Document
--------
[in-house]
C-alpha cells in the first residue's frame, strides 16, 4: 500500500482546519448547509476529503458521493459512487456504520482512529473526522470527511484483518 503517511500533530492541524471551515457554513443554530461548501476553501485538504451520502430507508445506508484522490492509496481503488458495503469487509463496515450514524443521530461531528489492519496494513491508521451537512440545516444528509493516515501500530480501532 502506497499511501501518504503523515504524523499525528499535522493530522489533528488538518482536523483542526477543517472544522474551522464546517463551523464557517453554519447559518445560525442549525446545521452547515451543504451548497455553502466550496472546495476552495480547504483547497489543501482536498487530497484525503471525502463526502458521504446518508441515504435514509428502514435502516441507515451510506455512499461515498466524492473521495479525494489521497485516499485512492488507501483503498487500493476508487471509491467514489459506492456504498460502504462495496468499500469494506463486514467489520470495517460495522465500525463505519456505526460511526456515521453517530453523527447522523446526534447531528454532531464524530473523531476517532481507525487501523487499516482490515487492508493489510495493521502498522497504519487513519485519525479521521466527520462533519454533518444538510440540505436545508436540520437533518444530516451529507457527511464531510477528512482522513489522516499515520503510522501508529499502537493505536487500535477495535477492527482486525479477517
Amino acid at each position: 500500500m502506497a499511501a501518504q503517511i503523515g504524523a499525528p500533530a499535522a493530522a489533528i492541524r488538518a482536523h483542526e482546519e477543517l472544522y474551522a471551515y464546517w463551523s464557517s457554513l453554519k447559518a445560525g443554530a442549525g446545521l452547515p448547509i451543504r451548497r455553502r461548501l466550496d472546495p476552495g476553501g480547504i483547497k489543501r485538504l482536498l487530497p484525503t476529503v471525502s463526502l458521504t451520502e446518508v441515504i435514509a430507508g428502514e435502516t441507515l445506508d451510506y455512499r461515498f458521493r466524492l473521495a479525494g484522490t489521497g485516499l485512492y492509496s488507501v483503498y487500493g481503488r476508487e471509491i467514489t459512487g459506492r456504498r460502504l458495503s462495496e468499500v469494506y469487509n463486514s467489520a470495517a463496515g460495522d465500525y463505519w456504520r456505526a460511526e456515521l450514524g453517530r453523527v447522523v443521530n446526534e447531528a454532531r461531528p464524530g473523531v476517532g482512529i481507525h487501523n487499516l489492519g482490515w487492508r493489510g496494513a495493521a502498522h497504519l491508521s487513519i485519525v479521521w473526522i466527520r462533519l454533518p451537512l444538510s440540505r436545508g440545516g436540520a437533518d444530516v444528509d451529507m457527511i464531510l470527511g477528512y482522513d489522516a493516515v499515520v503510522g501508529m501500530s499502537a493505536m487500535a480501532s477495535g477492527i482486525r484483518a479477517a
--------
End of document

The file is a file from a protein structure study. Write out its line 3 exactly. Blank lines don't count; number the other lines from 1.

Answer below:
Amino acid at each position: 500500500m502506497a499511501a501518504q503517511i503523515g504524523a499525528p500533530a499535522a493530522a489533528i492541524r488538518a482536523h483542526e482546519e477543517l472544522y474551522a471551515y464546517w463551523s464557517s457554513l453554519k447559518a445560525g443554530a442549525g446545521l452547515p448547509i451543504r451548497r455553502r461548501l466550496d472546495p476552495g476553501g480547504i483547497k489543501r485538504l482536498l487530497p484525503t476529503v471525502s463526502l458521504t451520502e446518508v441515504i435514509a430507508g428502514e435502516t441507515l445506508d451510506y455512499r461515498f458521493r466524492l473521495a479525494g484522490t489521497g485516499l485512492y492509496s488507501v483503498y487500493g481503488r476508487e471509491i467514489t459512487g459506492r456504498r460502504l458495503s462495496e468499500v469494506y469487509n463486514s467489520a470495517a463496515g460495522d465500525y463505519w456504520r456505526a460511526e456515521l450514524g453517530r453523527v447522523v443521530n446526534e447531528a454532531r461531528p464524530g473523531v476517532g482512529i481507525h487501523n487499516l489492519g482490515w487492508r493489510g496494513a495493521a502498522h497504519l491508521s487513519i485519525v479521521w473526522i466527520r462533519l454533518p451537512l444538510s440540505r436545508g440545516g436540520a437533518d444530516v444528509d451529507m457527511i464531510l470527511g477528512y482522513d489522516a493516515v499515520v503510522g501508529m501500530s499502537a493505536m487500535a480501532s477495535g477492527i482486525r484483518a479477517a